Business intelligence (BI) solutions have always been considered an enterprise service. Aggregating data, analyzing reports, and forecasting results have been luxury only midmarket or larger companies can afford. But a recent study from market research firm Techaisle shows that small- to medium-sized businesses (SMBs) are beginning to use BI to better understand their businesses, and early adopters of this increasingly affordable technology are all potential clients. According to the study, 22 percent of SMBs use BI and another 27 percent are planning to in the next year. Cloud business intelligence usage is expected to jump 47 percent in the next year.
In this Q&A, Anurag Agrawal, CEO of Techaisle, sits down with EH Publishing Web Editor, Elaine J. Hom, to BI trends. Due to cloud adoption and the increasing dependency on smartphones, cloud-based BI products, customized BI dashboards, and mobile integration are increasingly being used.
EH PUBLISHING: How do SMBs use business intelligence (BI)? How does BI improve an SMB’s operations?
AGRAWAL: In the last few years, when SMBs started to use newer technology via the cloud and on-premise solutions, they began to realize that there is some info that can be gleaned from this data we are collecting, whether through the customers or generating it themselves. There are two key business issues that SMBs have—one of is reducing operational costs and the other is improving their sales and marketing. Both of these revolve around knowing customers better and growing revenue. The way to do that is the smartest possible way. That’s why they’re starting to look at BI.
This does not mean that every SMB is looking at data from a BI perspective. But knowing and unknowingly, they’re starting to consider the information. Many of them have been using spreadsheets to track revenues and cash flows, which is a basic form of BI, but the early adopter SMB has started to move to a formal BI solution. This is fueled by the fact that many common applications now come with some form of embedded BI. For example, Salesforce.com offers the capability to extract data. SMBs are finding many technology options for BI, including how to mine social networking and how to improve search engine marketing.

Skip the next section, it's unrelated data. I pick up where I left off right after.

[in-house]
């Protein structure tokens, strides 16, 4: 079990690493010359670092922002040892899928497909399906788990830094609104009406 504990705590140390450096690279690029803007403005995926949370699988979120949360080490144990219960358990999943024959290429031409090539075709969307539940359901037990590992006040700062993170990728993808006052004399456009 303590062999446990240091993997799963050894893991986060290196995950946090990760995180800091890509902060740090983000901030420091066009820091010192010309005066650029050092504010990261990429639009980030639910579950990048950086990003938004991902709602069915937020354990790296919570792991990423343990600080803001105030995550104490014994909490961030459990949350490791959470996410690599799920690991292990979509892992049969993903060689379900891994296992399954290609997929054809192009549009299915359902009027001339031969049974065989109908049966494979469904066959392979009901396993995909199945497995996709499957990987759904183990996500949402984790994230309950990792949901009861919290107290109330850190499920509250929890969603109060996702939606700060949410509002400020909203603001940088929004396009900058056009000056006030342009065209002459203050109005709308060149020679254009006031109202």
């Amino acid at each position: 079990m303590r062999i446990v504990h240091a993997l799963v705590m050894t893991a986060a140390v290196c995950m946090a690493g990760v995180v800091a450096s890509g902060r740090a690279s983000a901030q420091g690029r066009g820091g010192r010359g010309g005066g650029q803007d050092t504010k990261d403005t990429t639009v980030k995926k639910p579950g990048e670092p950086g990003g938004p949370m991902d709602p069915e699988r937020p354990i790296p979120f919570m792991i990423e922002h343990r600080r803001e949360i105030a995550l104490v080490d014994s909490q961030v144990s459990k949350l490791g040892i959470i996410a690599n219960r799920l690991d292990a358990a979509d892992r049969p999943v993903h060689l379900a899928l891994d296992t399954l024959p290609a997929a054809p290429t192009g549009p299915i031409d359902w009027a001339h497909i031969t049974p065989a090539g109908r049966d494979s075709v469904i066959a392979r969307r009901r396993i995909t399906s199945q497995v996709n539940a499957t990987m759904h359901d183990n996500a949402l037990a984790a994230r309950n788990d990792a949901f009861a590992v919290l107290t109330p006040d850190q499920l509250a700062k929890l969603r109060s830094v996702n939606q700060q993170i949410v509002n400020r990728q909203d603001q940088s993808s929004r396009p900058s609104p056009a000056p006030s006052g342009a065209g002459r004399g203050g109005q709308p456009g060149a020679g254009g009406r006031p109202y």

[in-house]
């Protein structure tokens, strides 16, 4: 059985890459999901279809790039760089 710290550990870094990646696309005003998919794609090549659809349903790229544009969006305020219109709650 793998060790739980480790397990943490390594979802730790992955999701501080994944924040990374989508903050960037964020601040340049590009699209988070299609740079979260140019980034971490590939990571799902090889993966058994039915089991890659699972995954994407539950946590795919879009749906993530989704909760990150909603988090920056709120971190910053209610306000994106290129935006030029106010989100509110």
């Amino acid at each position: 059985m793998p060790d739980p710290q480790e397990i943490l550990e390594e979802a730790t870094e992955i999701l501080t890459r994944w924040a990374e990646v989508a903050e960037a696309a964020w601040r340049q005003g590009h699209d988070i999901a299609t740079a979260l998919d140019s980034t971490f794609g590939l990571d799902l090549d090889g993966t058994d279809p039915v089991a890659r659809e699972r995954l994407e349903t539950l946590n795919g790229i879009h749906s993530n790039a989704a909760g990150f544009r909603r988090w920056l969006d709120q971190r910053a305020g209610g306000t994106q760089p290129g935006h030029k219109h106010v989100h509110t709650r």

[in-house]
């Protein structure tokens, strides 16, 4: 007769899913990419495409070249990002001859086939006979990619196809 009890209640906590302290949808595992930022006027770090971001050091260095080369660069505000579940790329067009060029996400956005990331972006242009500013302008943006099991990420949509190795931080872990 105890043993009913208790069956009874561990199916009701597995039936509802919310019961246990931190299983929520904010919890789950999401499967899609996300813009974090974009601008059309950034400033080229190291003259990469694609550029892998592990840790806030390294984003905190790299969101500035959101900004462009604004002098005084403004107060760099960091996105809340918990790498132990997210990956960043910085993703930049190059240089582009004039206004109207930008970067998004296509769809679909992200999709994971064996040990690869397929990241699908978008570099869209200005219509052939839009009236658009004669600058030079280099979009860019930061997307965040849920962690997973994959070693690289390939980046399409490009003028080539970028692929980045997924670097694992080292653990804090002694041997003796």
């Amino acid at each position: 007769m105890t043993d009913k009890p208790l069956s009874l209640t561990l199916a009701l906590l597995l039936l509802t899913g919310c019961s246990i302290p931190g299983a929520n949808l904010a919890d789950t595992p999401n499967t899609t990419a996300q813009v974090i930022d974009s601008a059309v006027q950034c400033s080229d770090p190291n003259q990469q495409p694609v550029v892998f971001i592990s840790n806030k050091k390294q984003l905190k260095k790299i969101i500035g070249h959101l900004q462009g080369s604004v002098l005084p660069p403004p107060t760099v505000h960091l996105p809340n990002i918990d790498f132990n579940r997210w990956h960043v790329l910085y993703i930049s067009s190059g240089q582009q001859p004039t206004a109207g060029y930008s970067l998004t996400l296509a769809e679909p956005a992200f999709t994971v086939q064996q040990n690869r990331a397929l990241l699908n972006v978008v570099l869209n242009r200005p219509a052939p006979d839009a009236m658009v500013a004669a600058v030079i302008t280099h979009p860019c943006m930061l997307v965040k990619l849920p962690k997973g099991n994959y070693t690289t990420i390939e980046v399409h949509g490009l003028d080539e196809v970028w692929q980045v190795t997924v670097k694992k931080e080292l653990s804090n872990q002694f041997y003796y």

EH PUBLISHING: BI is known to be an enterprise tool. Why has this moved to the SMB market?
AGRAWAL: It’s still well known as an enterprise tool, which is why many SMBs are afraid of the costs. They’re afraid of the implementation. They’re afraid of the skillset that they may not have. That’s why they approach channel partners, and ask for help in building a BI strategy around existing information and data. Channel partners are becoming smarter. They are recognizing that BI is now moving downstream to these small and midmarket businesses. They are building software solutions for these SMBs or using a cloud-based BI for them.
If you look at the BI market, the highest adoption is still among midmarket businesses. As you start to move down to smaller businesses, BI is reduced to a rudimentary intelligence system. If you go down to companies with less than 15 employees, BI is absolutely nonexistent. It’s only existent in the form of spreadsheets or maybe elementary cloud-based BI solutions. But the intent is there, the need is there, and SMBs can only move as fast as the channel partners are able to move them.
EH PUBLISHING: Why BI in the cloud?
AGRAWAL: The initial cost of acquisition of solutions on the cloud is always lower. Because you are talking about a subscription model, there is no capital expenditure required, no ideal skill set required, you can be up and running in a few hours. That means the application becomes useful to you almost immediately.
Cloud has now become imperative for SMBs to have. Service providers have become savvy in being able to provide integration. IT professionals need to actually go and investigate the BI options with their vendor, and they have to understand what BI really does for SMBs, how it can become affordable.
EH PUBLISHING: How does BI fit into this increasingly mobile world?
AGRAWAL: It’s a pretty huge market right now. There are many SMBs who want BI on their mobile devices, whether an Android or Blackberry or iOS. This is one of the fastest growing markets. SMBs want intelligence on their mobile devices because SMBs are no longer working out of a central location–they’re working in a distributed environment where employees are in different locations at different points in time. All of this depends on the service provider. Service providers need to have increased dialogues with their vendor partners and read studies, build up a business model, and go in and investigate the SMB market.
Mobile BI itself is still in its infancy, and the intent to use mobile device BI is specifically for sales tracking and forecasting, as well as financial analysis. According to the study, 18 percent of SMBs are using mobile device-based BI, with another 18 planning to adopt. 43 percent of SMBs would like the ability to deploy BI on mobile devices. However, lack of budget, ease of use issues, and expertise are the biggest barriers.